The government is committing vast resources to transportation infrastructure in many regions around the Kingdom. Jeddah is perhaps seeing the benefits of this spending more than anywhere else: alongside multiphase expansion plans for the international airport and Jeddah Islamic Port, Jeddah’s land transportation is witnessing unprecedented development.

High-Speed Rail

Pilgrims en route to Makkah, tourists from around the Gulf, businesspeople heading from Jeddah to multibillion-dollar economic cities nearby – all of these are set to gain from one of the region’s most ambitious transportation projects: a high-speed passenger rail. If all goes to plan, by early 2014 the rail line, dubbed Al Haramain (which means “the two holy cities”), will ferry passengers between Medina and Makkah, passing via the King Abdullah Economic City, the King Abdulaziz International Airport and Jeddah itself. Given the size and duration of the project – around $10.6bn for phases I and II together, spread over more than five years of work – it is not surprising that there have been some delays. At the time of writing, construction on phase II was imminent, despite the fact that the transition between phases I and II had been slower than planned. Still, the target remains 2014.

Foreign firms are playing a considerable role in the project. For instance, a consortium of Saudi, Chinese and French companies is carrying out the civil works (phase I), while a Saudi-Spanish consortium has been charged with construction of the track, rolling stock, signalling and electrification (phase II).


While Al Haramain will undoubtedly bring benefits to Jeddah’s hospitality and retail sectors, it is primarily there to serve visiting pilgrims. An upcoming project that residents are perhaps more eagerly anticipating is a metro. “This has been long promised,” Ahmed Zawawi, director of strategic planning at the Jeddah Chamber of Commerce and Industry (JCCI), told OBG. “A metro would of course speed up transportation in the city, but it would also help take a large number of cars off the roads, thereby reducing congestion and pollution, as well as providing relief with regard to the serious lack of parking in central districts.”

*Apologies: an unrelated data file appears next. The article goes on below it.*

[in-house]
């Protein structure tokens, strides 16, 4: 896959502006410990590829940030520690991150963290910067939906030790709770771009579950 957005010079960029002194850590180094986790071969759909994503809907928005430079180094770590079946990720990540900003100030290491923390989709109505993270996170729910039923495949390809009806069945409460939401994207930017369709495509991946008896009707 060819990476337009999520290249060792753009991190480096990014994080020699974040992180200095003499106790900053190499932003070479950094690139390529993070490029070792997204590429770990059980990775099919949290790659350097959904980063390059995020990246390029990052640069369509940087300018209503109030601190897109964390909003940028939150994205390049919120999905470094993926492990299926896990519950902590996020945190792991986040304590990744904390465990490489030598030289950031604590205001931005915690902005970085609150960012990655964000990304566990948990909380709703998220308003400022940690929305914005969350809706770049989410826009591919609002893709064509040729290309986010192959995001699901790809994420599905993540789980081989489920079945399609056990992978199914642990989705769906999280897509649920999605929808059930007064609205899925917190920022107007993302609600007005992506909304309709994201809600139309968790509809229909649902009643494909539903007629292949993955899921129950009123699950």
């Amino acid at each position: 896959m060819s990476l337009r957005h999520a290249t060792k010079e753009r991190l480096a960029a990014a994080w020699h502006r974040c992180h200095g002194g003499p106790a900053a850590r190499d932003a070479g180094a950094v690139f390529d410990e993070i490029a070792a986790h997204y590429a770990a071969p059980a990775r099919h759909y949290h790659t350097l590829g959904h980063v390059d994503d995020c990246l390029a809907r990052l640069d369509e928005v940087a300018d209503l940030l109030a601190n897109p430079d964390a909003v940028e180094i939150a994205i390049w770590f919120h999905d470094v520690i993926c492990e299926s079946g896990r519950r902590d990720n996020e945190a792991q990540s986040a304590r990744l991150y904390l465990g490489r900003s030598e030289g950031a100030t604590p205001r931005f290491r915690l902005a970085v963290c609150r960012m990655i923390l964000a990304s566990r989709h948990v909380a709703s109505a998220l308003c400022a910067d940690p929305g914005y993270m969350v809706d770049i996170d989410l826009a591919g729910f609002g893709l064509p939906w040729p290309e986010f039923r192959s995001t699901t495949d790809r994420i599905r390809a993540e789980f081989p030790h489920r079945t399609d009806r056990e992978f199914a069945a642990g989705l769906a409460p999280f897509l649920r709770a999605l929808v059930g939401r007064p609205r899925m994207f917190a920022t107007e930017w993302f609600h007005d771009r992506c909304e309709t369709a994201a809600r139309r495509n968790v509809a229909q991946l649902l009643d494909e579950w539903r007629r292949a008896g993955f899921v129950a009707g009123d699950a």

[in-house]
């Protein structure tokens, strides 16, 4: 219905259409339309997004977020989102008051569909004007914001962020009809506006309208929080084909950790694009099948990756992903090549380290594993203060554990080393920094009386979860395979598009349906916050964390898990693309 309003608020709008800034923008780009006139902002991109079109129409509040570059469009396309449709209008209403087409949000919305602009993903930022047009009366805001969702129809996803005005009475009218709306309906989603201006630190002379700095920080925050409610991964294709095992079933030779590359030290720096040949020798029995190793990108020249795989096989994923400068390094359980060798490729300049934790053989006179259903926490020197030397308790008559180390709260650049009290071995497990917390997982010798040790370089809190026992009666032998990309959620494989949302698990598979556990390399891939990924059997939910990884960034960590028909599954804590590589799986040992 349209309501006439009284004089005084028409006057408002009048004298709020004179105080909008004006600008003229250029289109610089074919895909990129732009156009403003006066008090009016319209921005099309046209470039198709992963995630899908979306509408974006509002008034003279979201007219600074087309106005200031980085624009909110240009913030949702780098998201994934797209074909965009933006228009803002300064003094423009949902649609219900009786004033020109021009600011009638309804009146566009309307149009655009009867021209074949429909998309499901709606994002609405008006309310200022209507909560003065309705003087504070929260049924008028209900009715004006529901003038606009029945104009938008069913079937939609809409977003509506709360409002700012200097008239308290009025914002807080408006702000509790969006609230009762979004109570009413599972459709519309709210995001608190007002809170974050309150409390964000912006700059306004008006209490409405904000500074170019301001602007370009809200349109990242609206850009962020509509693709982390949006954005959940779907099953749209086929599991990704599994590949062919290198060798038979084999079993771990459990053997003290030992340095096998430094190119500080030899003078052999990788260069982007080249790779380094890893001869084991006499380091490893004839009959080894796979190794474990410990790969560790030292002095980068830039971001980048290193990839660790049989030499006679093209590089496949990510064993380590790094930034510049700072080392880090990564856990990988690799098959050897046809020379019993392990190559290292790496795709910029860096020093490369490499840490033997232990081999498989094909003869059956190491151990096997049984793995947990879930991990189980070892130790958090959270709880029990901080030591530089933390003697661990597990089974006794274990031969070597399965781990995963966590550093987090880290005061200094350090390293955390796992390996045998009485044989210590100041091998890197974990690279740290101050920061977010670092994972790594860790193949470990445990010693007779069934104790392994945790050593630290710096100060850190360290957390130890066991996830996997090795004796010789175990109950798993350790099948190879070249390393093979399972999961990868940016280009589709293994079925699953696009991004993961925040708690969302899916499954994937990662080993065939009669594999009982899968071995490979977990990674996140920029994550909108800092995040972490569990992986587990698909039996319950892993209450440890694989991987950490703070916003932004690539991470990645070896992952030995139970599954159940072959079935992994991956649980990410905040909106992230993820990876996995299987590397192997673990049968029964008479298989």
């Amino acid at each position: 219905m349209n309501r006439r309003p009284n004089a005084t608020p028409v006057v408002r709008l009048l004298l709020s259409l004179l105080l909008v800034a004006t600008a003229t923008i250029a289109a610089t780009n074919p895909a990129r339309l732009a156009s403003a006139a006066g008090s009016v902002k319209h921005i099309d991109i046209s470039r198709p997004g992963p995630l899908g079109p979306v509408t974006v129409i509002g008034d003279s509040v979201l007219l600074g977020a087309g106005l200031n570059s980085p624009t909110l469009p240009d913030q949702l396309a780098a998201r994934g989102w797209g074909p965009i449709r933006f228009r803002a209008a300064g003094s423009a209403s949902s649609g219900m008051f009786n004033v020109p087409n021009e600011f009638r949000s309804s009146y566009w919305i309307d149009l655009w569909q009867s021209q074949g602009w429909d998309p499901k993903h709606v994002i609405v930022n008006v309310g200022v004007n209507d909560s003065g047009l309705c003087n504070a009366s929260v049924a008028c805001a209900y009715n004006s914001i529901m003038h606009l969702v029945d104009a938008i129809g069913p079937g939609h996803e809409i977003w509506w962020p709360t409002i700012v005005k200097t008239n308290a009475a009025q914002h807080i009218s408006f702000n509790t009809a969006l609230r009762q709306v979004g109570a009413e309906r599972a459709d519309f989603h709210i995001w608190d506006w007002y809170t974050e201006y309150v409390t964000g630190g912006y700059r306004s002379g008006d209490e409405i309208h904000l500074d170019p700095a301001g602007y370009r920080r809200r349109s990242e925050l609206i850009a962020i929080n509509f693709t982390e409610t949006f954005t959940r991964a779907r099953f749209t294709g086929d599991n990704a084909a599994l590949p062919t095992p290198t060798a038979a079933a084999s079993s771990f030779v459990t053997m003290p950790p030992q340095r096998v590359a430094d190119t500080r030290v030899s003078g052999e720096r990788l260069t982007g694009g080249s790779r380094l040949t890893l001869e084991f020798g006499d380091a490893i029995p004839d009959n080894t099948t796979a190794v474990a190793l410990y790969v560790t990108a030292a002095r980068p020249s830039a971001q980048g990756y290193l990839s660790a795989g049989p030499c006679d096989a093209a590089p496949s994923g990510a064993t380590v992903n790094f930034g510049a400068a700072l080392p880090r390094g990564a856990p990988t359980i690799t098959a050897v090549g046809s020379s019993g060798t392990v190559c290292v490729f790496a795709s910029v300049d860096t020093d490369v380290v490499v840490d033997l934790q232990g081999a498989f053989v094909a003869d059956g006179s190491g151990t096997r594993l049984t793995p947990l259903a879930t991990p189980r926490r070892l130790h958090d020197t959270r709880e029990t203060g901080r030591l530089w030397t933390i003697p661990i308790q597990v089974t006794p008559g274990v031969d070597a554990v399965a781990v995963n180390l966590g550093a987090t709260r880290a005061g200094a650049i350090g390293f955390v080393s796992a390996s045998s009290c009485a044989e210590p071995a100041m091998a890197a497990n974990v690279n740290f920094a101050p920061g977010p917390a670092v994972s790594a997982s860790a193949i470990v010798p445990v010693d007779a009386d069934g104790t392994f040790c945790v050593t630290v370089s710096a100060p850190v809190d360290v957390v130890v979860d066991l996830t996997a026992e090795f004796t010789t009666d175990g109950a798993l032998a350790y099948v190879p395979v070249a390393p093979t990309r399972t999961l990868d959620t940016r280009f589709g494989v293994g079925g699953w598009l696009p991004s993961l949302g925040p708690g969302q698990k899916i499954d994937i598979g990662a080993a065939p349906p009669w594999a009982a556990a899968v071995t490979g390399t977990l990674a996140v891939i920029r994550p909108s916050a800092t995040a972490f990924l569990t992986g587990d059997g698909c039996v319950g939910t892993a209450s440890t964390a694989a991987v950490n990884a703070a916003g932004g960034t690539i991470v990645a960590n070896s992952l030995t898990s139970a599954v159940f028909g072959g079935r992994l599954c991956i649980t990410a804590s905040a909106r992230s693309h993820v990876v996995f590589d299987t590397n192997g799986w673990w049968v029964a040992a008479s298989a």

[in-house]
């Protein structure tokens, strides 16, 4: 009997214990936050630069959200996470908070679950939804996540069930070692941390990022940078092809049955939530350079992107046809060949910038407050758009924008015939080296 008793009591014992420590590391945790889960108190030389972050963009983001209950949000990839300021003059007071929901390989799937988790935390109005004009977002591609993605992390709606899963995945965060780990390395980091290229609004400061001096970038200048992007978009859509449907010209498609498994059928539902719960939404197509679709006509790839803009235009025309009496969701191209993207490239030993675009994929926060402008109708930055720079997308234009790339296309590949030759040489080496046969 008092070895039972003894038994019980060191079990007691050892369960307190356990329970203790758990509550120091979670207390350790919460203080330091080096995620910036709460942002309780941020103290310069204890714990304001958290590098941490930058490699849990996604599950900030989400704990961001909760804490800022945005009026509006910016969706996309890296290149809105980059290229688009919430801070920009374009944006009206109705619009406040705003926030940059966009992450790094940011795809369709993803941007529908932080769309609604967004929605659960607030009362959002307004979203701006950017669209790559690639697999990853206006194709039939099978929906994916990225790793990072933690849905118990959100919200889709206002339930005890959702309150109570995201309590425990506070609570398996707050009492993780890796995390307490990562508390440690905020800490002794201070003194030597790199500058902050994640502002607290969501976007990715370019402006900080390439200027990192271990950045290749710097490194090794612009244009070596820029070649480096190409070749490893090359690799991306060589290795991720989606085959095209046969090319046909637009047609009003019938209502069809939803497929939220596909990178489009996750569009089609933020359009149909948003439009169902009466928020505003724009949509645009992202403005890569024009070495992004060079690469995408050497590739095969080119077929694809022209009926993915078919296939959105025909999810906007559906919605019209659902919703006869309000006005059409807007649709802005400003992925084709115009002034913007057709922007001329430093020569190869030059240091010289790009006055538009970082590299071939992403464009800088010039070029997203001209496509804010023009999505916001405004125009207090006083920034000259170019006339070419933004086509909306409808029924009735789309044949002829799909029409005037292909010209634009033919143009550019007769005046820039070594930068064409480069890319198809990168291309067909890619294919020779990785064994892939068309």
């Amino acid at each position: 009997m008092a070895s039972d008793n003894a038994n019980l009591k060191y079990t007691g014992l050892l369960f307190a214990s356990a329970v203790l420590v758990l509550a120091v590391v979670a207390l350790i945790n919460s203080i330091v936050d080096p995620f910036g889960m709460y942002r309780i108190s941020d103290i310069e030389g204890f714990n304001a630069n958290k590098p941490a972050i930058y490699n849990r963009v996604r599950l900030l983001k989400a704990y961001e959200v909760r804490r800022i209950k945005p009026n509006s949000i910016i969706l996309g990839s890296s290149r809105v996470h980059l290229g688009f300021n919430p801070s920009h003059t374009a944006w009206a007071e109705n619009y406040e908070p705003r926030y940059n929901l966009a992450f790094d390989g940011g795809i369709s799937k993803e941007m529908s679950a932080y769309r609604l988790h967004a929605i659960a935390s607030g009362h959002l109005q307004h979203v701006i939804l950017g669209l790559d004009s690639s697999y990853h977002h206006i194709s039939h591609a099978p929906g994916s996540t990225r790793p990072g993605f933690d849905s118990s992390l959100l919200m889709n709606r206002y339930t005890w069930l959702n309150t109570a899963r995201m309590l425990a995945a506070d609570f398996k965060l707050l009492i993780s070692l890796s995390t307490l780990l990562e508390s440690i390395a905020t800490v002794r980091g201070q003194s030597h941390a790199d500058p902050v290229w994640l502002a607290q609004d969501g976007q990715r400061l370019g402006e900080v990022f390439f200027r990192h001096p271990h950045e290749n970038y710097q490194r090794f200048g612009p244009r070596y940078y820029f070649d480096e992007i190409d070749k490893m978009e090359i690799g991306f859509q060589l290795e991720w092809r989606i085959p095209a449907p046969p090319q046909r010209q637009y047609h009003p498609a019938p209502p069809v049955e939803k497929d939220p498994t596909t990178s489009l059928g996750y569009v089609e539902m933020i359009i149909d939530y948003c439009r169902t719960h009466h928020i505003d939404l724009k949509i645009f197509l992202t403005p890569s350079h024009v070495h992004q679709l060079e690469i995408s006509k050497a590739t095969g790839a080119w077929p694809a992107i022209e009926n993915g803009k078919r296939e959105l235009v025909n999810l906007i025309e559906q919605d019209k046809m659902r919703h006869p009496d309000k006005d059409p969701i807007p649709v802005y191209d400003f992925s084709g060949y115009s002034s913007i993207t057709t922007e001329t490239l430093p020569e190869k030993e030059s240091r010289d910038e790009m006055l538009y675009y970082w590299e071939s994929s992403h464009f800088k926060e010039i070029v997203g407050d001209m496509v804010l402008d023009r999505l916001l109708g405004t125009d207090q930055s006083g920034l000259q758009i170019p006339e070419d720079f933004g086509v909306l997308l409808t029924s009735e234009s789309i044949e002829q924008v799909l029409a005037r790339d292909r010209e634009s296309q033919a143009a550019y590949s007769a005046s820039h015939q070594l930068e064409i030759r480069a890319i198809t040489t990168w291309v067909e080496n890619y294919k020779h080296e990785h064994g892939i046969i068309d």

Plans are still to be finalised, and the government has not made any promises as to when work will begin or end. Expectations in Jeddah will certainly be high, especially as the government has in 2012 approved a plan to build a metro in Makkah, as well as pre-qualifying four consortia for a metro in Riyadh.

Momentum for the Jeddah metro is gathering. In August 2012 the municipality told press that initial studies were being completed and that a tender was soon to be released. When OBG visited towards the end of 2012, further progress appeared to have been made. “The initial metro studies and the routing are now complete. Our plan includes three major lines and 26 stations. All this is to be supported by a bus network of more than 800 buses,” Abdulgader Amir, vice-mayor for strategic planning at the municipality, told OBG. With total costs estimated at $9.3bn, the metro features as one of the Gulf region’s top-five infrastructure projects.


Although less high-profile than plans for a metro, ongoing work to upgrade and expand the city’s road networks are just as vital to improving travel times, as well as reducing Jeddah’s congestion and pollution. Over the past few years, key journey times have been on the decline, though there is more to be done.

Lengthy traffic queues are still common, so the government is pouring significant resources into new road works. In September 2012 the Ministry of Transport signed off on 41 road contracts worth around SR3bn ($800m), including the first phase of a new ring road in Jeddah, which is hoped to ease movement between the north and south of the city. The same month, the municipality launched construction on four bridges and an underpass, at a cost of some SR515m ($137.2m). But it is going to take more than just money and construction to solve Jeddah’s traffic management: “We are looking at the organisational side as well – everything from traffic lights, to parking management, to the possible introduction of a congestion zone,” said Amir.